Tuesday, May 23, 2006
[For those of you who just arrived here today, July 19, from the link in Tyler Green's blog, here's my more recent post on the phenomenon of renting exhibitions for big bucks---the Metropolitan Museum's 19th-century European paintings show, traveling next year to Houston and Berlin.]
Yesterday, I raised some questions about Renzo Piano's architecture for the expanded High Museum of Art in Atlanta. Now let's raise some more questions---about the use to which one of its new wings will be put:
The Anne Cox Chambers Wing was specifically designed as a blockbuster magnet, "to bring the world's great art to Atlanta," as museum director Michael Shapiro put it. Beginning in October, it will be venue for three years of changing loan shows from that undisputed masterpiece bastion, the Louvre in Paris.
The question is: How many of those loans will actually come from the Louvre's A-List? The High is paying top dollar for the cachet of the French museum's imprimatur. Olivier Meslay, the Louvre's managing curator for this transatlantic collaboration, told me that the shows are meant to raise some $7 million for the renovation of his museum's decorative arts wing. Atlanta-based donors who have been solicited to support the shows are actually paying, in large measure, for the costs of French construction.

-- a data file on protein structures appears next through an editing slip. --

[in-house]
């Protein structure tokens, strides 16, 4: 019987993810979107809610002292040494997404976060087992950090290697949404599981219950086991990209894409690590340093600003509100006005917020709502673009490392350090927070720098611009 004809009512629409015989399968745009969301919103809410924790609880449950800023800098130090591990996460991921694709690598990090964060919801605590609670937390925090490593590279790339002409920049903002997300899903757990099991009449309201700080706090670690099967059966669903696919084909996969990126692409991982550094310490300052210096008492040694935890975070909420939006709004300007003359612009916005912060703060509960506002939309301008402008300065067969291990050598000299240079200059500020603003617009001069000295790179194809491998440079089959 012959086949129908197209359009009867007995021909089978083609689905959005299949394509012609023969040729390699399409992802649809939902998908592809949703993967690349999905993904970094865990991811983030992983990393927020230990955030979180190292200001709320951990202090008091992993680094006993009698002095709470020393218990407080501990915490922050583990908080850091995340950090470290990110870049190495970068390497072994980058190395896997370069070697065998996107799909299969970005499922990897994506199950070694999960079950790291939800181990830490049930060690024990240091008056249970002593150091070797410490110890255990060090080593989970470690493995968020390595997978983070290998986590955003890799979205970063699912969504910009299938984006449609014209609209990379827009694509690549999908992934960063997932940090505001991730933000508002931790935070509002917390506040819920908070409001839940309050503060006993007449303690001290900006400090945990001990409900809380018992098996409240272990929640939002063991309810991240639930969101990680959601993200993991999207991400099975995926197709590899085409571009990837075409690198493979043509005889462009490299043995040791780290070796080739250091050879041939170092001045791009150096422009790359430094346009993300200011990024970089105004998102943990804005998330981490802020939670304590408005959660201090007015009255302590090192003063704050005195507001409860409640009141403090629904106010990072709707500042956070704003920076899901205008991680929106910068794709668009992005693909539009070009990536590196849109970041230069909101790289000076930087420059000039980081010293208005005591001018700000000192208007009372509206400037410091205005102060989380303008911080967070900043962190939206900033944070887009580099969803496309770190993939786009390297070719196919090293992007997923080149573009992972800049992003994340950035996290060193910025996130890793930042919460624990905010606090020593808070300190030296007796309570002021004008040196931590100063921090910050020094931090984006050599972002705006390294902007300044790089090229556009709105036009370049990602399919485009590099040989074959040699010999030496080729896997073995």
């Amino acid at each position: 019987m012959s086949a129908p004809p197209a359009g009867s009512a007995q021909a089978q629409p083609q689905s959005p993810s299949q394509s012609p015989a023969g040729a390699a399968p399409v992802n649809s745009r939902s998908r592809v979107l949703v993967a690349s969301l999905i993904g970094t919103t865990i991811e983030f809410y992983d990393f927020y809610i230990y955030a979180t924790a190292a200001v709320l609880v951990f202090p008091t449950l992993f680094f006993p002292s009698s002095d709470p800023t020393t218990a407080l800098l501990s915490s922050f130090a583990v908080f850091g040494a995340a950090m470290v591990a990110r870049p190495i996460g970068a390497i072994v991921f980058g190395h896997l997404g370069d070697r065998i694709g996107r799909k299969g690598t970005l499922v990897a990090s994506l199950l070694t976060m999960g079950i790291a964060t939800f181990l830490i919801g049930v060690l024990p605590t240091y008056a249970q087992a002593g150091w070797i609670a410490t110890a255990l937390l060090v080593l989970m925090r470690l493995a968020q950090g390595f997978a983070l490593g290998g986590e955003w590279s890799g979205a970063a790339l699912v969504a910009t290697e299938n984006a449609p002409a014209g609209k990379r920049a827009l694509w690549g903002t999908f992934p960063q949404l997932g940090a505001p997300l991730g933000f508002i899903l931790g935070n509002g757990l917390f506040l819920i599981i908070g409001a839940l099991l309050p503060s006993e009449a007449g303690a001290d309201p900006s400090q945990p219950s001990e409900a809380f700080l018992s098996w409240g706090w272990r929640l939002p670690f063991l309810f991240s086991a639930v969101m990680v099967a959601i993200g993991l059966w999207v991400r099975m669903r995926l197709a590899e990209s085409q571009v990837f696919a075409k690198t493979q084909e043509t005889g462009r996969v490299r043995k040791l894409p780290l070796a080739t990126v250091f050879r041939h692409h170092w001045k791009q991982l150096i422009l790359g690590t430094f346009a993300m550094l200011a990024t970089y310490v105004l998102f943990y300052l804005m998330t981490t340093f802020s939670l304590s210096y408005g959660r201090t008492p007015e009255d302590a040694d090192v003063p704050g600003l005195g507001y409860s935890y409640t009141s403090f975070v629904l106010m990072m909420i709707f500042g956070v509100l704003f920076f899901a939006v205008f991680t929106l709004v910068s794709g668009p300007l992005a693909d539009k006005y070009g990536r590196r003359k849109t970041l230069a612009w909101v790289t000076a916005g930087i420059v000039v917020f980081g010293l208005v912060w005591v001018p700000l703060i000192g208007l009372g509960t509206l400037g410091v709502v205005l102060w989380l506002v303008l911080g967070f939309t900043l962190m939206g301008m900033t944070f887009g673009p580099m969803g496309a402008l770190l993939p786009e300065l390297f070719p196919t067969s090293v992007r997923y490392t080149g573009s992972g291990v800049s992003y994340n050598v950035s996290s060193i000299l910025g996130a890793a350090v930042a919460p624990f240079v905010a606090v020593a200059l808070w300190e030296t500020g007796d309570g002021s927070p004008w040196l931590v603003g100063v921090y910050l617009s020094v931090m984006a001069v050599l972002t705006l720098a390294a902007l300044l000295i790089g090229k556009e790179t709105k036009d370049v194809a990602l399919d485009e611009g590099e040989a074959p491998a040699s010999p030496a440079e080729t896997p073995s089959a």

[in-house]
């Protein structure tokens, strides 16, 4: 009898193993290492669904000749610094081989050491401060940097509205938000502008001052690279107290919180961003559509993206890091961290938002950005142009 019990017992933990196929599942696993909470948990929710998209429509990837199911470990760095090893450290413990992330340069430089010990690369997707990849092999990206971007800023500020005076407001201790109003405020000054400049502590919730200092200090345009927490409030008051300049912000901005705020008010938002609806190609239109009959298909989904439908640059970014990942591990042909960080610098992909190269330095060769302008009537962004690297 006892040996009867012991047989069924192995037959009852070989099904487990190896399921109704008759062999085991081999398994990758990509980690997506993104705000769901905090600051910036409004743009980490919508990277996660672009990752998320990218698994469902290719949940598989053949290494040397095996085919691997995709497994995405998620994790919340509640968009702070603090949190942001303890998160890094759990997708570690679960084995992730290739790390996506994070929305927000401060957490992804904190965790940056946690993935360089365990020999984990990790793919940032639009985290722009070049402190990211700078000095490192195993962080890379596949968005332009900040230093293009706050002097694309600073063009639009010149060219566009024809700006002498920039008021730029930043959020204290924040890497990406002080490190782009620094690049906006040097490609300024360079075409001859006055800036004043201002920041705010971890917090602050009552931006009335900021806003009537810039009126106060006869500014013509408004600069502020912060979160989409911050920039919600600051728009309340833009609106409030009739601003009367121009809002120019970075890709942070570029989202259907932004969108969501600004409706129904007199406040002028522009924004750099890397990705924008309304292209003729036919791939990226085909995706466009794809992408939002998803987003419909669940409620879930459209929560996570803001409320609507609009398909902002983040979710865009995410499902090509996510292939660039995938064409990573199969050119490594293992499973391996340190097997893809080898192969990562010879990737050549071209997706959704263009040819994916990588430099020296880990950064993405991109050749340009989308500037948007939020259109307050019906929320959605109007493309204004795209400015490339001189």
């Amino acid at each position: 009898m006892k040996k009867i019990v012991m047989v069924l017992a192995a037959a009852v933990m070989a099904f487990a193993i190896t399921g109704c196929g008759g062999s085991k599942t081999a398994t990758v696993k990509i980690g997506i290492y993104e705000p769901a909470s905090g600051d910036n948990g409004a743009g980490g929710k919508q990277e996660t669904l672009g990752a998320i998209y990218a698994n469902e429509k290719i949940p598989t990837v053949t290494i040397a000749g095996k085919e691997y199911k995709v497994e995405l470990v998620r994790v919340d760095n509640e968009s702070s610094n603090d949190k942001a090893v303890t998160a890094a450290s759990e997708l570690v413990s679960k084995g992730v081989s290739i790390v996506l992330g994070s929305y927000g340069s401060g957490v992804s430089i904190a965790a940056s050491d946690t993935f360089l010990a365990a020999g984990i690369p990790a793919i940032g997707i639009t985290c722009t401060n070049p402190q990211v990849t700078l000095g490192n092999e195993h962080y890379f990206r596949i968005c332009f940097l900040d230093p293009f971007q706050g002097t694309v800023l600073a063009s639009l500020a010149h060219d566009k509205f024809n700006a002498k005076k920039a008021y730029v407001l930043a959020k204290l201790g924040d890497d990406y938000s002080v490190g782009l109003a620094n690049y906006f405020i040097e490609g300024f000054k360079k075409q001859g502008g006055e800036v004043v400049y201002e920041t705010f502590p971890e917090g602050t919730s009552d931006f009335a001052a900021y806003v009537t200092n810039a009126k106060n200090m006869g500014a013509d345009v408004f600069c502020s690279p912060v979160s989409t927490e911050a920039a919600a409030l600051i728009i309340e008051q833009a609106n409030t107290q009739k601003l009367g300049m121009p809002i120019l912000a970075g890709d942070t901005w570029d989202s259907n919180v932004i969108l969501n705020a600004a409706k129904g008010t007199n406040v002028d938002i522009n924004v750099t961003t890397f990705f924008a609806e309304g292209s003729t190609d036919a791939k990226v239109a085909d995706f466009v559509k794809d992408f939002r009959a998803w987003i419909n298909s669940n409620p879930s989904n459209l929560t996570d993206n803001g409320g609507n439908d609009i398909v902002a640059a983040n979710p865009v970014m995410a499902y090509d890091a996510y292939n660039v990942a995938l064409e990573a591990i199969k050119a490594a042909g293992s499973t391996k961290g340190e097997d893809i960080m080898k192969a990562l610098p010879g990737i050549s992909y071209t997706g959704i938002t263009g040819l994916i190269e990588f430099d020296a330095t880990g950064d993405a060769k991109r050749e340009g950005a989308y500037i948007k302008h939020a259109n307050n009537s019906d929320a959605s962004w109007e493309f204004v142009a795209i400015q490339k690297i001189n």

Large loan shows drawn entirely from the permanent collection of one major, world-class museum generally fall into one of two categories: Major masterwork shows, organized while the lending museum is partly or completely closed for renovation; or shows of a few major names, padded with many less stellar works---the tactic of a lender that can't afford to alienate its own public by stripping its walls of too many of its icons.
Louvre Altanta (or "Paris, Georgia"?) looks likely, from the checklists I've seen, to be the latter type. The household names for whom Atlantans may be pining are relatively few. For every Raphael or Poussin, there's a gaggle of small 16th- to 18th-century bronzes of indeterminate authorship. For every Rembrandt or Rubens drawing, there is a sheaf of lesser lights---not quite "schlock," as this post's exaggerated title implies, but not necessarily worth the hefty price exacted of the High, its donors and its visitors.
The proof will be in the seeing. But the proliferation of high-rent shows, whereby major museums beef up their budgets at the expense of other museums, seems like the wrong kind of fundraising.